Achilles and the Tortoise is probably the best known work on this disc, and what Nørgard calls his ‘tour de force’ of piano writing. The title refers to the paradox described by the Greek philosopher Zeno, which ‘proves’ in mathematical terms that the athletic Achilles can never catch up with a tortoise, given that the tortoise is provided with a head start. In a similar way to some of Nancarrow’s studies, the work plays with relative speeds, and the ways in which the listener perceives them. The results are indeed a technical tour de force, and pianist Rolf Hind deals with them with deceptive ease. The relationships between slow movement, the layers of speed and the clashes which result, are conjured with startling clarity, resulting in an experience of remarkable intensity.
Rolf Hind’s work Das Unenthüllte or ‘The Unrevealed’ derives its title from the novel ‘Flicker’ by Theodore Roszak, a story which revolves around medieval heretics wiped out in droves by the Catholic Church. Hind employs a number of interesting effects, including damped strings, whistling and humming, sub-harmonics from the violin; and at the end of the last of three movements, a metal ball rolled along the pianos lowest two strings. The work is a slow ballet of gesture and statement, the sonorities of violin and piano interacting like a ponderous musical machine made by Jean Tinguely’s evil uncle. The theatrical elements in the work are to a certain extent related in the violinist’s movement around the sound-stage and increasingly closer to the microphone, but as a piece of music to set the imagination racing it ultimately left me a bit cold.
The final work on this CD is Per Nørgard’s solo Violin Sonata “The Secret Melody”. It has five movements, all of which are based in some way on the same ‘secret’ melodic pattern, the clarity of which is constantly in a state of microtonal flux, with some fascinating quarter-tone double-stopping here and there. Contrasts with simultaneous sustained and pizzicato notes and some improbably wide intervals sometimes give the impression that there is more than one violin involved in this piece, and I take my hat off to David Alberman’s admirable technique. The title, from Vietnamese astrophysicist Trinh Xuan Thuan, closely adheres to the author’s central proposal; ‘that the order of the universe – the workings of Mind of God – can be glimpsed, but never truly grasped.’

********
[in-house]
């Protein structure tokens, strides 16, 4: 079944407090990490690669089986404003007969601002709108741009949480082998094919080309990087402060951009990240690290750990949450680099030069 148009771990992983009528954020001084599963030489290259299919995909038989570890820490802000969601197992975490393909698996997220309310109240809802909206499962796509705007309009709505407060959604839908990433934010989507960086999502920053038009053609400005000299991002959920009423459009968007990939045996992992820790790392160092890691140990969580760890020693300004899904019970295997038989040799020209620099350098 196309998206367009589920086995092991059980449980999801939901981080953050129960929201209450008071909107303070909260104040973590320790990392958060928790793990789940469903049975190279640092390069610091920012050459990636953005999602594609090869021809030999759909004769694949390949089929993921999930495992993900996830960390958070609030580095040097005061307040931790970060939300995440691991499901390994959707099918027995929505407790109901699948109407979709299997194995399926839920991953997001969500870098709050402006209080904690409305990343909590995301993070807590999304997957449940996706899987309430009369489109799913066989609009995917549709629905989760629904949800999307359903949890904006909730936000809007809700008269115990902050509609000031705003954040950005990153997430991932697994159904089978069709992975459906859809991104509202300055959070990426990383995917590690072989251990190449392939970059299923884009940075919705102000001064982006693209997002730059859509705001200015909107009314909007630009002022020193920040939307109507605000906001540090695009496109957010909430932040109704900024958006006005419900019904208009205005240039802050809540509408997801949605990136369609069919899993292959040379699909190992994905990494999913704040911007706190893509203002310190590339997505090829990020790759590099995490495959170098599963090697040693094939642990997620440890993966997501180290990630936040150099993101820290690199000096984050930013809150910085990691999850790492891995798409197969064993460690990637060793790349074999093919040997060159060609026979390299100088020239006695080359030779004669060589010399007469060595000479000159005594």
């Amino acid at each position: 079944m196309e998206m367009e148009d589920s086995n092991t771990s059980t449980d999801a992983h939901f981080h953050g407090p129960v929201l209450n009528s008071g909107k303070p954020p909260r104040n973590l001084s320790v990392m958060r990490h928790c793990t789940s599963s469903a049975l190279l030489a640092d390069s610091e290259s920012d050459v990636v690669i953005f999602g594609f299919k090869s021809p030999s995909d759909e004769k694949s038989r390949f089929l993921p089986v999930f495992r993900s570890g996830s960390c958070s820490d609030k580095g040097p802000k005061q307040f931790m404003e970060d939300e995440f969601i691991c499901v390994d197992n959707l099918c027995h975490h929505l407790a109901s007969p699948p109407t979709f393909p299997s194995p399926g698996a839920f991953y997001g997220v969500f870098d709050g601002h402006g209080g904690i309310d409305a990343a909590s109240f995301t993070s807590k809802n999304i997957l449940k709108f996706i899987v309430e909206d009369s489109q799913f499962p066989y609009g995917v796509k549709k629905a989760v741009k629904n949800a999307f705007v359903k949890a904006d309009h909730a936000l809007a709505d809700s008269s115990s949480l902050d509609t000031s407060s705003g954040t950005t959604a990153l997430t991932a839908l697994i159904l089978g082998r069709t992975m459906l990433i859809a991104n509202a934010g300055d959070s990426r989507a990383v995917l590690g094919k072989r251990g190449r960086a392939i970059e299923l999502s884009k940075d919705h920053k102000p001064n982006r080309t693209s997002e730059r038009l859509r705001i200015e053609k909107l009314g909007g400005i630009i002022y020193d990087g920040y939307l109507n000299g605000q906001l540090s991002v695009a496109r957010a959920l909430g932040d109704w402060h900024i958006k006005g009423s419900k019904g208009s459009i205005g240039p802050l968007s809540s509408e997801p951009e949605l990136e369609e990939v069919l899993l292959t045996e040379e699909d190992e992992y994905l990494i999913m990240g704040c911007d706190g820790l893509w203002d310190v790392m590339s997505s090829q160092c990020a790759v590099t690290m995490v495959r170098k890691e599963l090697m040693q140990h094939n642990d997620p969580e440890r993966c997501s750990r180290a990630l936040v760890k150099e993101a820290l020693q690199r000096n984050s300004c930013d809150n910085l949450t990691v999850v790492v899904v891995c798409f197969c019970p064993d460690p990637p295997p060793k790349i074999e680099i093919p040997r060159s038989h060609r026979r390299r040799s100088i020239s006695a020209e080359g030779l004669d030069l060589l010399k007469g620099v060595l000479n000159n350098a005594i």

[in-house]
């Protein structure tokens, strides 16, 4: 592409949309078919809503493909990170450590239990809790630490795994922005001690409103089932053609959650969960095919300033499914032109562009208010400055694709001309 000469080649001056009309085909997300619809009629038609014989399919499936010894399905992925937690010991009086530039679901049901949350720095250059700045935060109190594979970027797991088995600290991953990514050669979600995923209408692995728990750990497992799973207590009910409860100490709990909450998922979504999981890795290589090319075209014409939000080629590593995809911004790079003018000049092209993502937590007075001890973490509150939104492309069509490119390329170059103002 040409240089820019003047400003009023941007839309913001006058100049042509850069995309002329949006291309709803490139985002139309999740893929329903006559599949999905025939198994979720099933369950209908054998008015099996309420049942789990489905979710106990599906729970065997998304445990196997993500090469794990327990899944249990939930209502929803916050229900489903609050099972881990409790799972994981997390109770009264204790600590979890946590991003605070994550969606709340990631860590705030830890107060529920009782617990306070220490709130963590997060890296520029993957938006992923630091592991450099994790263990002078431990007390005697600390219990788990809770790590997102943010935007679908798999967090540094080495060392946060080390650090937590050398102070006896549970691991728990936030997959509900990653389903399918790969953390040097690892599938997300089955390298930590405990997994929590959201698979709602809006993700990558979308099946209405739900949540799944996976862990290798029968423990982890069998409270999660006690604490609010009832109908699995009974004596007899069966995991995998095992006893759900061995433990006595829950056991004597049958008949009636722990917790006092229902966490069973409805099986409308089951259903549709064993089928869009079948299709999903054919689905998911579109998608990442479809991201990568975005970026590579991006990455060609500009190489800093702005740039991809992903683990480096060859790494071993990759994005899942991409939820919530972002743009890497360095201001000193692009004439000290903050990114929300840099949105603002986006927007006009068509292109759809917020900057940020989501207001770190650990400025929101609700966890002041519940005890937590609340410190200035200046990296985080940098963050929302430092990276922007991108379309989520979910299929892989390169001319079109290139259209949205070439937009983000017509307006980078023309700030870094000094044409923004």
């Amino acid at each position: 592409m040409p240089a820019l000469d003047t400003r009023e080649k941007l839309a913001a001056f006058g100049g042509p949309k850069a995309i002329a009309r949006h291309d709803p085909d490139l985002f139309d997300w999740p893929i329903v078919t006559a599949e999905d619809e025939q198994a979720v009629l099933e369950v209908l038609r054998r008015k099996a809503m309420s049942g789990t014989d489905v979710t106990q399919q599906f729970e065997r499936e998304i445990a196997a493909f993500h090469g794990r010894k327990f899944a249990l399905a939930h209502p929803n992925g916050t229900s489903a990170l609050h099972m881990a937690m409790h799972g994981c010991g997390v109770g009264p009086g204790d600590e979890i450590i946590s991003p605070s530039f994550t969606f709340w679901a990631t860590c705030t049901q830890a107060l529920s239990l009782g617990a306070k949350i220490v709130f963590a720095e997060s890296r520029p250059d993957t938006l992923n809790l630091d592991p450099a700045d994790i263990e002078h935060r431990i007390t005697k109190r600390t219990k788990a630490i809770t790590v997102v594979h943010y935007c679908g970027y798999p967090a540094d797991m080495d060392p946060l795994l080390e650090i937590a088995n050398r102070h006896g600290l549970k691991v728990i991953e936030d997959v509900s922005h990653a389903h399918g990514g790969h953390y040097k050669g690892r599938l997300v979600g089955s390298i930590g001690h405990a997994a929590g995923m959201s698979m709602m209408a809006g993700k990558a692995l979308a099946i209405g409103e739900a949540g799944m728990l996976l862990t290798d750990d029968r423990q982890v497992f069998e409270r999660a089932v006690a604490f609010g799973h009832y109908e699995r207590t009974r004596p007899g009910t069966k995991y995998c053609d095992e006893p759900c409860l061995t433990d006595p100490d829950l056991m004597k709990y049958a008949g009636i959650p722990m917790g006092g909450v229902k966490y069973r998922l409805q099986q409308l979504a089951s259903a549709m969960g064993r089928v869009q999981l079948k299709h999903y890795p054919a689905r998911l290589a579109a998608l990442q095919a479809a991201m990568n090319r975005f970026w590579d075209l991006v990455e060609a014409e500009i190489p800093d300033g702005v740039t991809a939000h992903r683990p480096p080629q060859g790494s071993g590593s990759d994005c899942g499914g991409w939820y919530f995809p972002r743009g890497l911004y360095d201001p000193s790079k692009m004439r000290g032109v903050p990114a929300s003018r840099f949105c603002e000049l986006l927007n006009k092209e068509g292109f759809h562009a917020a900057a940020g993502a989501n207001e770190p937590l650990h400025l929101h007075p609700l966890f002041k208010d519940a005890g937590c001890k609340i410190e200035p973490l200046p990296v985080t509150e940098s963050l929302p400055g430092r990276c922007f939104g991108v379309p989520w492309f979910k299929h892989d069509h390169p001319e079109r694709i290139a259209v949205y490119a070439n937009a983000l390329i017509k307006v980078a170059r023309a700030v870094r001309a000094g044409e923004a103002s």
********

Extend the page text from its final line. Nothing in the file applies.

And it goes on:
While not easy listening, this disc is an excellent survey of Per Nørgard’s piano music, and can be recommended on any number of levels. I wonder at the wisdom of the playing order, and would personally have concluded the programme with one of the bigger piano pieces, but giving The Secret melody its own space has other merits so I don’t consider this a major point. The recordings are all excellent, and fans of juicy piano sound will certainly ‘dig’ Unendlicher Empfang. Anyone up for a stimulating challenge and a voyage of intellectual discovery will find much to appreciate in this passionately performed release.
Dominy Clements